• alex in San Jose

        Ira – “Silicon Valley” is not a “company town” like the oil fields or something, where there are a ton of people in one industry where they’re so desperate for people that even doing fairly lowly non-engineer jobs you can make da big bux.

        We’re more like a town, that has a few companies. Tech is 5%-8% of our economy depending on who you ask. Our average pay is not that much higher than the national average, and when you factor in COLA it’s not great at all.

      • Alex, even if you believe the BS that you spout about tech jobs, you really should consider just stopping any discussion of it, because you’re way too far off from reality.

        You say that San Jose is only 5% tech workers. I say you’re wrong. It’s closer to 30%. See here: https://www.quora.com/What-percentage-of-SF-inhabitants-are-tech-workers

        Do I really need to pull references for salary numbers again? I’ve given them to you before…

    • I am wondering now with Trumps new plan to bring business back to the US that it might make it easier to have H1b workers in these facilities? If the facility stays in the US would that be considered a safe house or “Sanctuary Office” for H1bs?

  • I was working in Santa Clara in 85, Sunnyvale flat tops were going for 140K
    At the time 140K seemed like a million now. It’s where the jobs are.
    You can find some lower priced homes in San Leandro and Hayward for 600-700K.
    2 years ago they were going for 350K. I’m in Manteca and can’t get out.

  • I told Donald to have Ivanka tell her friends to gobble up SoCal homes. Silicon Beach has only just begun to drive up LA home prices, the latest will be the IPO of SnapChat at about only $20B. Then, San Diego, which will follow. You stupid American Trump supporters; he’s conned you again!

    • There are no Trump supporters here, only Gov Brown supporters. Gov Brown is a genius the way he manages the state. Unfortunately, in the land of the philistines, L.A., the infrastructure is hopeless. L.A. is number one in the world for gridlock.http://epicmagazine.com/silicon-is-just-sand/

      • alex in San Jose

        I’m a gov. Brown fan but I’m happy as hell that Trump shot down that idiotic high speed rail project.

      • Alex,

        You used to say that you do not like the massive invasion of illegals. Now you like Brown who supports that and even want to make the whole state a sanctuary state. Based on your prior comments I would have expected you to support Trump policies on illegals.

        So, which one is your position?

      • Some of us support the President. Just really sick and tired of know it all hypocritical politicians taking more and more of our money and wasting it on high salaries and worthless services. I hope he can reduce 90% of that place to tiny pieces of rubble. Both parties both Houses and both branches.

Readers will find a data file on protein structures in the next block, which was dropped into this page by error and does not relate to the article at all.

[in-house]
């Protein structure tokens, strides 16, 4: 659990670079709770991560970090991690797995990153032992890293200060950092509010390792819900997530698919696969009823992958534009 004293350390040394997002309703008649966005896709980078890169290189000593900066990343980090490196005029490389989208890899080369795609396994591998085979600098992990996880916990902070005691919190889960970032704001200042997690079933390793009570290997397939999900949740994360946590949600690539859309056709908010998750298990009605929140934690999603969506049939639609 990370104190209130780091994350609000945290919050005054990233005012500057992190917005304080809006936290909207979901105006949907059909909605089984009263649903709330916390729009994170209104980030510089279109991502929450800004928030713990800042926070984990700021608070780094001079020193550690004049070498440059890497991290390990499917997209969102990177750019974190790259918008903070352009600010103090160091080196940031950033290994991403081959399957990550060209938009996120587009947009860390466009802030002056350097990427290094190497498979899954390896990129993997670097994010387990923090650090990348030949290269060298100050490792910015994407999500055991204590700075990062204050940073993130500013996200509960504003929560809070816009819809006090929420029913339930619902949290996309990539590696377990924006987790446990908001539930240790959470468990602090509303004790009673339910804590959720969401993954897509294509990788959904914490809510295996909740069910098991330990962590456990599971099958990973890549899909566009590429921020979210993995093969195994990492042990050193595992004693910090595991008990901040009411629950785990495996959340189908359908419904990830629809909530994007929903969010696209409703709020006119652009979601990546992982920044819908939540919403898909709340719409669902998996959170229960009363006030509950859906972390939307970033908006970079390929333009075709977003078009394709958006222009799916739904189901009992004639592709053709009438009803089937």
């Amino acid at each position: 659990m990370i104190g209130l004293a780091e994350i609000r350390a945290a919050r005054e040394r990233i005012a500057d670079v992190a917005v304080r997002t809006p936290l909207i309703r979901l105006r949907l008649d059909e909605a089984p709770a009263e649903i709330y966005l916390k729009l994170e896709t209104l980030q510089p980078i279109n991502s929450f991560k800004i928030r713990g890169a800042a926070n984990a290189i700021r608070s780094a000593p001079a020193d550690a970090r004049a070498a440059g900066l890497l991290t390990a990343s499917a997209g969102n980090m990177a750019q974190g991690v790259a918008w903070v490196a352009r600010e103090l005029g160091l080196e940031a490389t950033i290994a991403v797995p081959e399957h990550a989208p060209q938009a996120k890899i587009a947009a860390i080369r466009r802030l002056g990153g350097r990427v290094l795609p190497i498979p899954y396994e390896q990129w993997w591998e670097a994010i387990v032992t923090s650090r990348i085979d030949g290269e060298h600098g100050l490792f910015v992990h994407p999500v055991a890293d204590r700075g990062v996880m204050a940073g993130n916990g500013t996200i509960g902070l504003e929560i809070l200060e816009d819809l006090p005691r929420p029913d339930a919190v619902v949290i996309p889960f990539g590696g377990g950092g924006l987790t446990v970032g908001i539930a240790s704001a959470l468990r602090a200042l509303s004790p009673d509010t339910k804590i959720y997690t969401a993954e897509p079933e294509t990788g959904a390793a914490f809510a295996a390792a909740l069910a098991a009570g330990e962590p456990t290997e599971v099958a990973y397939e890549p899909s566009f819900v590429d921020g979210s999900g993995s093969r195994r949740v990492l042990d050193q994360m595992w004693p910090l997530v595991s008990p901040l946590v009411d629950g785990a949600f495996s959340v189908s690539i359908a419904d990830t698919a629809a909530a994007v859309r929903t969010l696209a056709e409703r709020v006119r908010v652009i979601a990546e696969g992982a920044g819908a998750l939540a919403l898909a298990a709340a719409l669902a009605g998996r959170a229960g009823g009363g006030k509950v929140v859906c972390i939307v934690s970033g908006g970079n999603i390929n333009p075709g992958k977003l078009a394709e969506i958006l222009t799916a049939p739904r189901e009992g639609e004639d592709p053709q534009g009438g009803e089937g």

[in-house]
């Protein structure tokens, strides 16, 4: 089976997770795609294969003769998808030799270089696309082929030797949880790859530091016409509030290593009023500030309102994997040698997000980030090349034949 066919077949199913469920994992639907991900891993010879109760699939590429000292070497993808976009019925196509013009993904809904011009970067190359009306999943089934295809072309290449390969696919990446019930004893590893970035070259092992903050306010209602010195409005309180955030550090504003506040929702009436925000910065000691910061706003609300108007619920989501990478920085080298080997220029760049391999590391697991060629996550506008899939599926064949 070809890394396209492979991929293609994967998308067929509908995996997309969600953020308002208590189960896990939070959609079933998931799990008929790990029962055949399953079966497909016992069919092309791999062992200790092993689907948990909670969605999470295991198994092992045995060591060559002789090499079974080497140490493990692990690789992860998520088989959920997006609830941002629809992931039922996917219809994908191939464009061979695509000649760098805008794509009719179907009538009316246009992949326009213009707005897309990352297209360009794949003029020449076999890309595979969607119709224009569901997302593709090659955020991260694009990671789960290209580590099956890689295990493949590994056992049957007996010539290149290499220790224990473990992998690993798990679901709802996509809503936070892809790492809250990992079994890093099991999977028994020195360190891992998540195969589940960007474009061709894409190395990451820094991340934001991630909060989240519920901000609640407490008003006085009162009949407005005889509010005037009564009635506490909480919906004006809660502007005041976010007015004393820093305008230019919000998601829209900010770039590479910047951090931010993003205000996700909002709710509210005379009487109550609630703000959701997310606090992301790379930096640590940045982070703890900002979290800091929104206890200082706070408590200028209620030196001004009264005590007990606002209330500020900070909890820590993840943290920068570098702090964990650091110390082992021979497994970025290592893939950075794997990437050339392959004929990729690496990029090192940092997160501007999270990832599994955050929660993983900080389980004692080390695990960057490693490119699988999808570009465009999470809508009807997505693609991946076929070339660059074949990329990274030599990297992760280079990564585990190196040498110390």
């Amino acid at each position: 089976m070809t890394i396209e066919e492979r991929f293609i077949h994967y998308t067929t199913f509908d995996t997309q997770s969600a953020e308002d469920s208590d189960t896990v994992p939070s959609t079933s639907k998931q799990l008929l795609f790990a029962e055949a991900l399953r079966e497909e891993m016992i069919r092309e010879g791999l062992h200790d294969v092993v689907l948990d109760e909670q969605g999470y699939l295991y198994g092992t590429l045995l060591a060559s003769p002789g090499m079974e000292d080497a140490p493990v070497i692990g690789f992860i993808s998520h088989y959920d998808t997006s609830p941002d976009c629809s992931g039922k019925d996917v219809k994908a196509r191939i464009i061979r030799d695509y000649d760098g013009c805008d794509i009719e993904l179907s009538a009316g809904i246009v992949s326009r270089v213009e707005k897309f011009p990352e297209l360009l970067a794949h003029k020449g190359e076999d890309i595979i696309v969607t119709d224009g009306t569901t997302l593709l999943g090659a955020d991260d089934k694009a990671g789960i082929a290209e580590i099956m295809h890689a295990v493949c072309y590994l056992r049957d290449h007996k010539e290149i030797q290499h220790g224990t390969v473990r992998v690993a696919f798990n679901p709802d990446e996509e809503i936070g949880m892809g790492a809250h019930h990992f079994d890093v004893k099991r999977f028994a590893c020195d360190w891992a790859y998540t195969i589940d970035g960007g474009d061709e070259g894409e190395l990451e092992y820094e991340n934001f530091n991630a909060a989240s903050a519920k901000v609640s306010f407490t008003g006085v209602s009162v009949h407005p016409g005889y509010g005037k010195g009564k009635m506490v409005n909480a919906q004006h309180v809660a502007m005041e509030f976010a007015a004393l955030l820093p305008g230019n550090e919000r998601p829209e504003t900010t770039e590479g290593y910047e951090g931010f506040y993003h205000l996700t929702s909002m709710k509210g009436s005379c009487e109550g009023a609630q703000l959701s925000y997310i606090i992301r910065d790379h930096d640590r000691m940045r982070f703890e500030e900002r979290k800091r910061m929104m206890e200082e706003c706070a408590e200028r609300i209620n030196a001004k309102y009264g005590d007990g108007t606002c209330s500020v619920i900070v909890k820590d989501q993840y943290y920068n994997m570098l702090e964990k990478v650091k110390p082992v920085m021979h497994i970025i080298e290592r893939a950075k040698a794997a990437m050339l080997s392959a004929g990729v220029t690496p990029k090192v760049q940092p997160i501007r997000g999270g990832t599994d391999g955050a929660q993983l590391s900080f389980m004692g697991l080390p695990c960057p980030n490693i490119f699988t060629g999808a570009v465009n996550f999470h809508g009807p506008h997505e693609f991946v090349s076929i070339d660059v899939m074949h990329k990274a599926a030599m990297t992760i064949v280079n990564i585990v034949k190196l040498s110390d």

• alex in San Jose

        Flyover – You hit on a very good point.

        My position for years and years has been “NPI” – Nationalist, Protectionist, Isolationist.

        By this, I meant just what it says, but in Nationalist I meant all races and ethnicities who are in the US and in many cases have been in the US for decades and often centuries. For instance, this is going to make a lot of heads explode but most Americans of African heritage have deeper roots in the US than most American whites, because they are the descendants of slaves brought here pre-1860, where a shitton of whites came here post-1860 in the vast waves of immigration from Europe and Eastern Europe (the Czar allowed people to leave post-1870 and tons left).

        So, by “Nationalist” I meant not any one race, but the ethnicity we’ve all been encouraged to become, American.

        But the Neo-Nazis/Trumpoids have actually set up something called NPI, for National Policy Institute, and behind this bland-sounding name is an actual organization aimed at making the US a white racial state. They want to kick out not only illegal immigrants, but pretty much everyone who isn’t their version of “white”.

        Kick out illegal immigrants who have committed violent crimes – Obama – good idea.

        Kick out illegal immigrants who have committed *any* crime – Trump – and I agree with this because if i wanted to move to another country and committed any crime, they’d kick me out too, so that’s fair and I think this is OK.

        But what the Neo-Nazis/alt-right/NPI people want is to kick all nonwhites out and you’d better be their kind of white. Meanwhile because they’re big-business friendly, still allow tons of Indian H1B’s, tons of Chinese to park their ill-gotten gains in US real estate, etc.

        Meanwhile if they pull it off, will the US become a world pariah? It’s already hurting our economy because we know Trump and is followers are going to push for the full NPI program – if you ain’t white, you ain’t right. And again, you’d better be the right kind of white; look at how the first-edition Nazis treated the Poles.

        Putting an iPod jack into a new line of cars does not mask the fact that less and less people can afford cars, and that the economy is sinking. And in sinking economies you get things like we’re seeing. People becoming tribal and deciding to keep their own wealth and standard of living and well, too bad about their neighbors who had to leave in a hurry, who were dark-skinned, or of the wrong religion, etc. Maybe all we’re doing is returning to what’s the norm.